Kitchen Vietnamese cuisine
Basis Fruit Vegetables
For who A sweet tooth
What is che chuoi?
The word che in Vietnamese stands for liquid sweets, such as sweet soup, drinks or pudding; chuoi is the word for banana. The che chuoi dish (chè chuối, pronounced “chèh chjoiy”) is, therefore, a tapioca coconut pudding with banana, which can be eaten hot or cold. The pudding is soupy when warm, while the cooled version is somewhat stiffer in texture, like a set custard.
Che chuoi is a popular summer dish among the Vietnamese. Just like the ice cream man drives through the streets in the afternoon, old women in the streets of Vietnam carry jars with sweets, including che chuoi, for sale as a snack.
It is likely that the sweet che dishes are inspired by Chinese-Cantonese tong sui, a rich, sweet dessert soup.
What is che exactly?
Che comes in many forms and is therefore hard to define. It is not really a dessert – instead, the Vietnamese eat it as a snack. The texture looks a bit like porridge, but not always. Che can contain beans, lotus seeds and water. For toppings, you often see peanuts, longan and other fruit. It can be served hot, cold or iced. Do you see why it’s hard to describe?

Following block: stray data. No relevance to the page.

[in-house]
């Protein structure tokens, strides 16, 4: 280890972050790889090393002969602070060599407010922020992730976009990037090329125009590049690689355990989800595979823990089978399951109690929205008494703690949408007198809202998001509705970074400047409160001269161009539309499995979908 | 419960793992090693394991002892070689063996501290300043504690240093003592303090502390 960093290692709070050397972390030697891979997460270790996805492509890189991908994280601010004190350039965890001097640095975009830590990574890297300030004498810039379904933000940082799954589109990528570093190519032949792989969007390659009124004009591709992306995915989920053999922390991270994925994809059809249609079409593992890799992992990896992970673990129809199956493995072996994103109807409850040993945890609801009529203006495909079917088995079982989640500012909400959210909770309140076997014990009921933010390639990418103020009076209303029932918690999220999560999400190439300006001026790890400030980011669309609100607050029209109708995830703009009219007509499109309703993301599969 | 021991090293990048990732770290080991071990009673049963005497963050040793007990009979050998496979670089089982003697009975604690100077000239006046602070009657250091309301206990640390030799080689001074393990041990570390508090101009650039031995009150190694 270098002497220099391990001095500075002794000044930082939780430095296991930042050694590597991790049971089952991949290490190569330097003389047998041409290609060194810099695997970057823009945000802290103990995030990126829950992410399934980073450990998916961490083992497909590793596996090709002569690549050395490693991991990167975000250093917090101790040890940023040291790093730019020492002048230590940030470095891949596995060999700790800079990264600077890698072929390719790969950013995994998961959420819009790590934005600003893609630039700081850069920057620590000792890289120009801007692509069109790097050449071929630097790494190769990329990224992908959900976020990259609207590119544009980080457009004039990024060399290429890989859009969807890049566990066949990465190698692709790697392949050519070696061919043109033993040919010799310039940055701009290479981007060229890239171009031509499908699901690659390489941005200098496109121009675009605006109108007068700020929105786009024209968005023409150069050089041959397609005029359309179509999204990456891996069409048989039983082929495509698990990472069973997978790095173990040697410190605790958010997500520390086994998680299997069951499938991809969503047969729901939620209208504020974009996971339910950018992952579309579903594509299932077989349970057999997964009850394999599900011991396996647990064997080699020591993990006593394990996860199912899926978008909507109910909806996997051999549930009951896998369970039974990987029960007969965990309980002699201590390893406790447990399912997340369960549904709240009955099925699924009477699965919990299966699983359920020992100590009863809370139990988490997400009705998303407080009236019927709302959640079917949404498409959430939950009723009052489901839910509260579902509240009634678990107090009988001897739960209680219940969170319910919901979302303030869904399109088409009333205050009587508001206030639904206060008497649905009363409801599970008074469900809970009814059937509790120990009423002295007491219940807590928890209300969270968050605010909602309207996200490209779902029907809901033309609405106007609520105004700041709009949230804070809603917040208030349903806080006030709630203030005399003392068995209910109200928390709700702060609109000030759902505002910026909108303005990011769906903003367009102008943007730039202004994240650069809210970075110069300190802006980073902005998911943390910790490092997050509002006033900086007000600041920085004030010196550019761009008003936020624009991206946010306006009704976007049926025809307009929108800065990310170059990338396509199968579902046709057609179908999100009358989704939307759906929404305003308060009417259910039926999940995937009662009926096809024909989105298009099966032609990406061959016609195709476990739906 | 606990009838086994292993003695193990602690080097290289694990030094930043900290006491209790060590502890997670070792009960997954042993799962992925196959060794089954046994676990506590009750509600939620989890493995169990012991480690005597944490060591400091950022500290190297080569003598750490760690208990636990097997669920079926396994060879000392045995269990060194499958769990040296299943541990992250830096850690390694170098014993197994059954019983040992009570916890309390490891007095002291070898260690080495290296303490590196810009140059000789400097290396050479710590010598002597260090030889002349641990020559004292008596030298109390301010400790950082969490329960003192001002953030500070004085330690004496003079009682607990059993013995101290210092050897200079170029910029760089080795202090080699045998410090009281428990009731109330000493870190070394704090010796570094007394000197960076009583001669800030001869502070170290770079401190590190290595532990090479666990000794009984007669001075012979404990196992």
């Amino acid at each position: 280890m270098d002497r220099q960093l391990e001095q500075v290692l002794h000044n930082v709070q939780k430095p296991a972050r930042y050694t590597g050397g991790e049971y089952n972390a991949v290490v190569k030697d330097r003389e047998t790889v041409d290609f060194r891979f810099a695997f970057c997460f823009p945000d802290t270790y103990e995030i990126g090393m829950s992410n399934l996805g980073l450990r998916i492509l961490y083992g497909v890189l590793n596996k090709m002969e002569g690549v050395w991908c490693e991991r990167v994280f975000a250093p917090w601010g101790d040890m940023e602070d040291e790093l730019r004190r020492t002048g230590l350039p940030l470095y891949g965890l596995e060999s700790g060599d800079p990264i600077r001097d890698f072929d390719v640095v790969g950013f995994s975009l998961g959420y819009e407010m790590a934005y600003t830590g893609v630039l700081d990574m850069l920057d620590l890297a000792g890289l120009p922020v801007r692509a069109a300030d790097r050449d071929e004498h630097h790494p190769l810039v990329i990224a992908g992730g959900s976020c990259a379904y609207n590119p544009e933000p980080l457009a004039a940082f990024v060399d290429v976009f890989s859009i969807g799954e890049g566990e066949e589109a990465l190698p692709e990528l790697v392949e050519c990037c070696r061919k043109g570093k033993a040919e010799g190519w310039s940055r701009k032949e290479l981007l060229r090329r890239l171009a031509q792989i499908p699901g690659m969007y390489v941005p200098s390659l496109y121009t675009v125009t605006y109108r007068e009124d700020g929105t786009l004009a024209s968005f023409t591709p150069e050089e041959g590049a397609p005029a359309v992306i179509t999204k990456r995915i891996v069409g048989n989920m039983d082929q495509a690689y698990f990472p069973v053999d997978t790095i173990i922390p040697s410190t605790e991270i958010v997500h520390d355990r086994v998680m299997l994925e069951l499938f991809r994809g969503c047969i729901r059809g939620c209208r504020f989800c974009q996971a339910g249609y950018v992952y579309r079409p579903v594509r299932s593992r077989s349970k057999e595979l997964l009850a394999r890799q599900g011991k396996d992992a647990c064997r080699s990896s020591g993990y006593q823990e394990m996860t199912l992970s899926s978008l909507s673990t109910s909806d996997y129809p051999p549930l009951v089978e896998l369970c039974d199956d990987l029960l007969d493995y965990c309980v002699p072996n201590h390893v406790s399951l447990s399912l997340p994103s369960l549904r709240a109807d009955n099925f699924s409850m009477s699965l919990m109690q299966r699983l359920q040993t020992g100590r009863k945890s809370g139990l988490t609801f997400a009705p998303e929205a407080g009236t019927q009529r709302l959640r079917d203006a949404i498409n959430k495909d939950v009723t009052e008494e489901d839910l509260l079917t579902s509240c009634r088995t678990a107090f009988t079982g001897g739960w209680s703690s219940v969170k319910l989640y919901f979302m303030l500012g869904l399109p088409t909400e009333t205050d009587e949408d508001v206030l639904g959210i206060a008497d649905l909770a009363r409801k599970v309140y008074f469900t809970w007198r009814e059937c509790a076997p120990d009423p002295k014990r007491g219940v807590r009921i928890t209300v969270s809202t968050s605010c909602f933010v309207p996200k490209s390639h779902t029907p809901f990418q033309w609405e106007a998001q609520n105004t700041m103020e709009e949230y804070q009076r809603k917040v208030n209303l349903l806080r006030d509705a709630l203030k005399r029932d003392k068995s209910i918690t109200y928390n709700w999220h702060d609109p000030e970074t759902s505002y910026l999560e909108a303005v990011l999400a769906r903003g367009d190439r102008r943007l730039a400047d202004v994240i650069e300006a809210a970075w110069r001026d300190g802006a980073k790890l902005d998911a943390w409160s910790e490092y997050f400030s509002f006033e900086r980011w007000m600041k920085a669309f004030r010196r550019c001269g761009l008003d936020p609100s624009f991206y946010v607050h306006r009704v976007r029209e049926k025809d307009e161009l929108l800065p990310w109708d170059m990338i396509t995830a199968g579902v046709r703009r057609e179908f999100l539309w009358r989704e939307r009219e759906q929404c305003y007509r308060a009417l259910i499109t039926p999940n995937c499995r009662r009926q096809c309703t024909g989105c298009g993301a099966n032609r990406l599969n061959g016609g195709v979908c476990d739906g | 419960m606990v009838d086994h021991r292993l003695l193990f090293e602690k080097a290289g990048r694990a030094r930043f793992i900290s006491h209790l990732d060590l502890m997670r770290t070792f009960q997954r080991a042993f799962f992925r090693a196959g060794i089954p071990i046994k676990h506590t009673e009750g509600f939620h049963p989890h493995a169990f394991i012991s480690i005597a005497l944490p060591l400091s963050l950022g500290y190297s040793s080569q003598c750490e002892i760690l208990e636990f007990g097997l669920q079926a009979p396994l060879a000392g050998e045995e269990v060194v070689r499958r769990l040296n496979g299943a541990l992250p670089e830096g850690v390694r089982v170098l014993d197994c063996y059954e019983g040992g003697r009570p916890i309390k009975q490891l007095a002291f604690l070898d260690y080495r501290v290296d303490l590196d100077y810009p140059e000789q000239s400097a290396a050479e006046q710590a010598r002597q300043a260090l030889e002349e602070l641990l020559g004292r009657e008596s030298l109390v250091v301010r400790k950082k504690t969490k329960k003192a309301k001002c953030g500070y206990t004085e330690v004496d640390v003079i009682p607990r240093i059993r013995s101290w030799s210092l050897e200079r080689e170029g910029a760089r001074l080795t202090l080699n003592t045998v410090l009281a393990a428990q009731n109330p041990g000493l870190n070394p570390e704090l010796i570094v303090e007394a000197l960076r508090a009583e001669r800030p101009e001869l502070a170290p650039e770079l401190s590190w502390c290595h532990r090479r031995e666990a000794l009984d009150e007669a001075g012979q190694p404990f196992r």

How to make che chuoi
Tapioca pearls are first soaked for a few hours and then boiled in water until transparent. Meanwhile, ripe bananas or plantains are marinated in sugar to make them extra sweet. Next, a creamy pudding of water, coconut cream, pandan leaf, the bananas and the tapioca is cooked. The rich dessert is sprinkled with chopped peanuts, which bring out the taste of the banana.
The fried banana dessert from Indonesian cuisine, pisang goreng, is another sweet banana-based treat. Would you like something unusual? Then consider another filling dessert from Vietnamese cuisine, che thap cam, a jelly-like coconut soup with sweetened beans. Che thap cam is usually served in a tall glass with a long spoon to scoop up the beans.